Born in Switzerland in 1879, Klee had been associated with various Expressionist and modernist groupings in Northern Europe during the 1900s and 1910s, including Der Blaue Reiter group, before taking up a post at the Bauhaus in 1921, teaching mural painting, stained glass, bookbinding, and various other subjects. He published his art lectures in his Pädagogisches Skizzenbuch (Pedagogical Sketchbooks) (1925) in the Bauhausbücher series. Famously beginning with the line "[a]n active line on a walk, moving freely, without goal," this work became hugely influential, establishing, as the critic Mark Hudson puts it, "[Klee's] reputation as one of the great theorists of modern art...[as] he attempted to analyze every last permutation of his wandering lines." For Klee, the line, developing from a single point, was an autonomous agent, spontaneous, which through its movement forged the development of the plane. This metaphor for the germination of compositional form became a fundamental tenet of Bauhaus design philosophy, influencing many of Klee's contemporaries, including Anni Albers and Klee's lifelong friend Wassily Kandinsky.
Klee's presence at the Bauhaus from 1921 until his resignation in 1931 gives the lie to stereotypes of the institution as overly preoccupied with rationality and dry, formal methods. Klee's work - both sophisticated and primitive, figurative and otherworldly - had a noted impact on later artists in America and Europe, including Jackson Pollock, Adolph Gottlieb, Robert Motherwell, Kenneth Nolan, Norman Lewis, and William Baziotes. As Clement Greenburg wrote in 1957, "[a]lmost everybody, whether aware or not, was learning from Klee."
This complex work is built up around three key visual areas, dominated by yellow, red, and blue shapes respectively. These in turn form two overall zones of visual attention, one on the right-hand side of the canvas, formed from the interlocking red cross and blue circle, and one around the yellow rectangle to the left, embossed against a deeper shade of ochre. Variance in visual weight and positioning in space is implied by effects of color and shading, as the buoyancy of the yellow contrasts with the darker red tones, deepening further into purple and blue. A meshwork of straight and curvilinear interact across the canvas, as if playing out the battle of energies established between the different primary colors.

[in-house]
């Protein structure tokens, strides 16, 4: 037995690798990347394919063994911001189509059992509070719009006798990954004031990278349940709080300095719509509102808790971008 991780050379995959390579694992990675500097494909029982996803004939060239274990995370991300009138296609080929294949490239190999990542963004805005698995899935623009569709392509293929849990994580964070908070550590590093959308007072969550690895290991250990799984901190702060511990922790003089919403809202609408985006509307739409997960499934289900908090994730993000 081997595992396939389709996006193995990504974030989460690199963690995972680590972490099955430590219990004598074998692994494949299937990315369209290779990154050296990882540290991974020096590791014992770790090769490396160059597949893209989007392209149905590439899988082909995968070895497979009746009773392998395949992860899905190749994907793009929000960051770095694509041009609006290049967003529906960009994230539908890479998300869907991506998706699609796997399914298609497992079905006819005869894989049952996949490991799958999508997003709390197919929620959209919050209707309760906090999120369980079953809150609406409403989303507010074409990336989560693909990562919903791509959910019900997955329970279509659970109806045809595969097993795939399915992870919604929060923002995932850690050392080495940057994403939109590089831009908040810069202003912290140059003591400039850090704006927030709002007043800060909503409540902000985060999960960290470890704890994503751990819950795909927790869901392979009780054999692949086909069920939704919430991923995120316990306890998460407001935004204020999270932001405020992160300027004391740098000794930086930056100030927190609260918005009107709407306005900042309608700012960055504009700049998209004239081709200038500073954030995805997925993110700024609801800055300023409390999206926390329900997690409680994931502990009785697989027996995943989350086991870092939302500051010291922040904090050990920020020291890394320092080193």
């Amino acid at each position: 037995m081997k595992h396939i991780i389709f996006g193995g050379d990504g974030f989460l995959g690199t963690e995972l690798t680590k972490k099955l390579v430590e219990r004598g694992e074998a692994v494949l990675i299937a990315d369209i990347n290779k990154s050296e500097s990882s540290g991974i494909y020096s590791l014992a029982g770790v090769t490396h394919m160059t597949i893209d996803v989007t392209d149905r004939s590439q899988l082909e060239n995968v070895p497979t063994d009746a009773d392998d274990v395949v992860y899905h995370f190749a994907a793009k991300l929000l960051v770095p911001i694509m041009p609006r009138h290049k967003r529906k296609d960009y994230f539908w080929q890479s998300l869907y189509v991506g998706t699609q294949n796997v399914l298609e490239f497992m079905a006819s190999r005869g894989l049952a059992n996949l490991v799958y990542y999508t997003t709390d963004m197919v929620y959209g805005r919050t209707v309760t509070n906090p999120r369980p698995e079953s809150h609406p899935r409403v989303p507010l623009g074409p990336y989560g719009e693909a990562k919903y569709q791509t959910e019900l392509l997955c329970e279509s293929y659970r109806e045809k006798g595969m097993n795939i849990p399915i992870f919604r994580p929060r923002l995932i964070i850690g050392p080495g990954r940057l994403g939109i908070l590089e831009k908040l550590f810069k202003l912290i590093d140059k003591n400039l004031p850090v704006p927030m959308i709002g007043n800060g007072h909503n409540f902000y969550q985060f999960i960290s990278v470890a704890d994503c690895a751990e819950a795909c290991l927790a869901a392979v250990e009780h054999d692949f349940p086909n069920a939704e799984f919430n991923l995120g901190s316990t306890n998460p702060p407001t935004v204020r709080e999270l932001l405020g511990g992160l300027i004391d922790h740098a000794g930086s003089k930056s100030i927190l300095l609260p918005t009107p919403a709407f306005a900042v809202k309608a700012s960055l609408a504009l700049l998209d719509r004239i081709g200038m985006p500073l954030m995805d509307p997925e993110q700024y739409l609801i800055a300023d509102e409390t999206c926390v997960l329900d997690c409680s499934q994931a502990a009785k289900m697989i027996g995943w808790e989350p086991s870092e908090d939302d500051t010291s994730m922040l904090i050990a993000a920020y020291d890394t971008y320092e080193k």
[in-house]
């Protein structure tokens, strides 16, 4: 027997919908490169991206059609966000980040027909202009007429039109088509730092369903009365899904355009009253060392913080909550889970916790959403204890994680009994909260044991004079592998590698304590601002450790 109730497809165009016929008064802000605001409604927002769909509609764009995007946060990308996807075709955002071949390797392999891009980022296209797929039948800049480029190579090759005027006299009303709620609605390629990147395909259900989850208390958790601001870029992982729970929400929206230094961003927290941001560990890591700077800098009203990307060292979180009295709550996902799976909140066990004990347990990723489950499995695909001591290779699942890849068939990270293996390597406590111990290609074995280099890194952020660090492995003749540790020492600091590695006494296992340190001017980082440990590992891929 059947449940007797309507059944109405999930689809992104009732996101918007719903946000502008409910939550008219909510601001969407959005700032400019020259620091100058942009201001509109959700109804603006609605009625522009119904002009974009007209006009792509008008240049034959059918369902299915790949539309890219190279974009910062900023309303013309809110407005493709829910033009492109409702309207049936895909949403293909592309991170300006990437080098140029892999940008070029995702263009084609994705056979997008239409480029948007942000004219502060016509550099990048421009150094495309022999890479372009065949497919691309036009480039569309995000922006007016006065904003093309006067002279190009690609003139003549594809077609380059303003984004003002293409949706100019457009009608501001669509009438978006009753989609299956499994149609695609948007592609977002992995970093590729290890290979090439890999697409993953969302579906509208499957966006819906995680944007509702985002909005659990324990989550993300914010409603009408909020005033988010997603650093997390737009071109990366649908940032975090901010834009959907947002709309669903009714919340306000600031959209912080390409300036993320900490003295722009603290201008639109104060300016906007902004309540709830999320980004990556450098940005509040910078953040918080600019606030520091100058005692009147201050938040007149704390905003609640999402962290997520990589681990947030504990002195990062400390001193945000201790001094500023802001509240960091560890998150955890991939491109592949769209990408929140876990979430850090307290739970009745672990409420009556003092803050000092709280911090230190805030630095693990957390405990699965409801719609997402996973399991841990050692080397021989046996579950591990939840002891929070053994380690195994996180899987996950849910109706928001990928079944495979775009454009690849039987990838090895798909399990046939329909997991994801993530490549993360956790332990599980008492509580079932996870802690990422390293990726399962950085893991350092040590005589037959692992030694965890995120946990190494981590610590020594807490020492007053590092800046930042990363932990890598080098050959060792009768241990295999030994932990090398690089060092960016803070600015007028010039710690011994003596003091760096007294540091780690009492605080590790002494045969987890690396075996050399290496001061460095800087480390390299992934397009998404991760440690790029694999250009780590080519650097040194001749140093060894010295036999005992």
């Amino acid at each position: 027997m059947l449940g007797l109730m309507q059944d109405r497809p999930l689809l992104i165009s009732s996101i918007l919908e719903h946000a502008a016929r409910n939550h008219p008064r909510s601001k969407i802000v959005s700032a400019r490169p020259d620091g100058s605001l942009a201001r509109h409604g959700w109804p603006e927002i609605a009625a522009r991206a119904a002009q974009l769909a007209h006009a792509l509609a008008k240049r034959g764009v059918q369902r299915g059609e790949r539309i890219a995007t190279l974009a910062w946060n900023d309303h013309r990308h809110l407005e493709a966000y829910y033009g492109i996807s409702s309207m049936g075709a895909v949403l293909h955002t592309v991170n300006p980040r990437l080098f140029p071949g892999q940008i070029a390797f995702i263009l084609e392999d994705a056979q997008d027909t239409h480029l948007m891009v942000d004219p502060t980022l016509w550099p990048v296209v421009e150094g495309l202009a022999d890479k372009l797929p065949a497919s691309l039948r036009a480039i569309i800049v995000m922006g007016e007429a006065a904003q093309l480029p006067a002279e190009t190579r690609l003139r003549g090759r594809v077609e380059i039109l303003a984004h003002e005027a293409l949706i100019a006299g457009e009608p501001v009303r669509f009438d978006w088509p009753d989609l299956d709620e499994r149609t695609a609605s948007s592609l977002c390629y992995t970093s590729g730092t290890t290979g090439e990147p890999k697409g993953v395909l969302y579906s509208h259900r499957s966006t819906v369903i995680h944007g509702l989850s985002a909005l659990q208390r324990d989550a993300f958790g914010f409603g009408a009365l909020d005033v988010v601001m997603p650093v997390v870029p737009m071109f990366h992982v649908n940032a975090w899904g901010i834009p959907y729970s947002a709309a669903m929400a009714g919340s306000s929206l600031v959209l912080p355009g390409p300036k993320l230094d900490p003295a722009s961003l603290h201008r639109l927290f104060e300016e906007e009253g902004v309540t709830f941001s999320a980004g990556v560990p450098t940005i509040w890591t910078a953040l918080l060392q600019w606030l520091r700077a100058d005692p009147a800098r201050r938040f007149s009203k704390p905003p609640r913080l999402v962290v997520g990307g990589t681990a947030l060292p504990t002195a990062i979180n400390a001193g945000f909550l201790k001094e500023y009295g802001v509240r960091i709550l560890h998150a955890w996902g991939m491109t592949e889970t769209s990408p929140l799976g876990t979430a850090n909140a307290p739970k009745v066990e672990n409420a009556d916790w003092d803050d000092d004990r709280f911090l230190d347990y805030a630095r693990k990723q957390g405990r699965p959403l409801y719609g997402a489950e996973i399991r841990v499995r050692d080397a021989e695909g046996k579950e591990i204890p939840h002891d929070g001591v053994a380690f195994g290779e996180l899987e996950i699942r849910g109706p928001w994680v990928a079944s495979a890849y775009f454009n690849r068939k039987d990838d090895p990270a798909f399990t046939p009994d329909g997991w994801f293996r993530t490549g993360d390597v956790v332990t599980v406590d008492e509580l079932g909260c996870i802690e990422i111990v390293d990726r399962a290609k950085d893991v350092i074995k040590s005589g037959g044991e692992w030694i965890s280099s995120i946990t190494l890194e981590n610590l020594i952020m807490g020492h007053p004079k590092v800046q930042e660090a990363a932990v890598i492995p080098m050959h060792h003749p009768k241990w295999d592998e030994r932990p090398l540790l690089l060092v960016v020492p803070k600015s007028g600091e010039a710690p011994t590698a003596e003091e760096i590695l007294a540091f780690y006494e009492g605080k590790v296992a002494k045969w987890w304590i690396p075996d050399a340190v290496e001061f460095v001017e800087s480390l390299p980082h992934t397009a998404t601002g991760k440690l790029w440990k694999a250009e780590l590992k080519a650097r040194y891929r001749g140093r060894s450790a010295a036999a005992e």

Wassily Kandinsky was born in Moscow in 1866, and had settled in Germany before the close of the 19th century, becoming a key figure in the development of Northern-European Expressionism over the following years; his 1903 painting Der Blaue Reiter was the inspiration for the Expressionist art group of that name. Following a six-year spell in Soviet Russia bookending the revolution (1914-20), Kandinsky returned to Germany and began teaching at the Bauhaus in 1922, by which time his work had moved towards a purer form of abstraction. As a tutor on the preliminary course, he introduced his students to the analysis of primary colors and the nature of their interaction. In 1923, hoping to establish an underlying qualitative relationship between particular shapes and colors, he developed a questionnaire in which participants were asked to fill in a triangle, square, and circle the most appropriate primary color. The resulting yellow triangle, red square, and blue circle became a classic Bauhaus motif, one which Kandinsky explored and subverted in this famous work, transforming it into a lyrical evocation of the relationship between visual and musical expression. The same ideas informed his famous text Point and Line to Plane (1926) influenced by new research on Gestalt psychology, a key discussion-topic at the Bauhaus at this time. Kandinsky was interested in how certain combinations of color, line and tone might have innate spiritual and psychological effects, which were in turn connected to certain musical motifs.